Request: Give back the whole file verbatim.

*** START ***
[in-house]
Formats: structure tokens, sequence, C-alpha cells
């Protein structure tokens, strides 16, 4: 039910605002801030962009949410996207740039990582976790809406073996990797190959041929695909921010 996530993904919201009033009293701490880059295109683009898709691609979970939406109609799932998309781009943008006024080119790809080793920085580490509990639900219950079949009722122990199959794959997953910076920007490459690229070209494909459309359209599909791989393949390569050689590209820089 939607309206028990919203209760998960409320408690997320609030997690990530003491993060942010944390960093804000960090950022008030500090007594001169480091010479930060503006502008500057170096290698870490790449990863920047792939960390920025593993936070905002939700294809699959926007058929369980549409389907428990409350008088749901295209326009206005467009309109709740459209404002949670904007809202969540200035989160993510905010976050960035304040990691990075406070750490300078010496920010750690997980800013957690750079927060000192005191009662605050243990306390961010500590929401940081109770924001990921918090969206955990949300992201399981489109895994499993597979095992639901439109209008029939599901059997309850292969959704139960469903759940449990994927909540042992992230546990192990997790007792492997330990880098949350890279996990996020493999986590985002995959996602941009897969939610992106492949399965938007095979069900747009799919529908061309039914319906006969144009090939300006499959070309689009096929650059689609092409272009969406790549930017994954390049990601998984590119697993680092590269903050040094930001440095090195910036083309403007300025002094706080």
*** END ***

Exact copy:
[in-house]
Formats: structure tokens, sequence, C-alpha cells
């Protein structure tokens, strides 16, 4: 039910605002801030962009949410996207740039990582976790809406073996990797190959041929695909921010 996530993904919201009033009293701490880059295109683009898709691609979970939406109609799932998309781009943008006024080119790809080793920085580490509990639900219950079949009722122990199959794959997953910076920007490459690229070209494909459309359209599909791989393949390569050689590209820089 939607309206028990919203209760998960409320408690997320609030997690990530003491993060942010944390960093804000960090950022008030500090007594001169480091010479930060503006502008500057170096290698870490790449990863920047792939960390920025593993936070905002939700294809699959926007058929369980549409389907428990409350008088749901295209326009206005467009309109709740459209404002949670904007809202969540200035989160993510905010976050960035304040990691990075406070750490300078010496920010750690997980800013957690750079927060000192005191009662605050243990306390961010500590929401940081109770924001990921918090969206955990949300992201399981489109895994499993597979095992639901439109209008029939599901059997309850292969959704139960469903759940449990994927909540042992992230546990192990997790007792492997330990880098949350890279996990996020493999986590985002995959996602941009897969939610992106492949399965938007095979069900747009799919529908061309039914319906006969144009090939300006499959070309689009096929650059689609092409272009969406790549930017994954390049990601998984590119697993680092590269903050040094930001440095090195910036083309403007300025002094706080």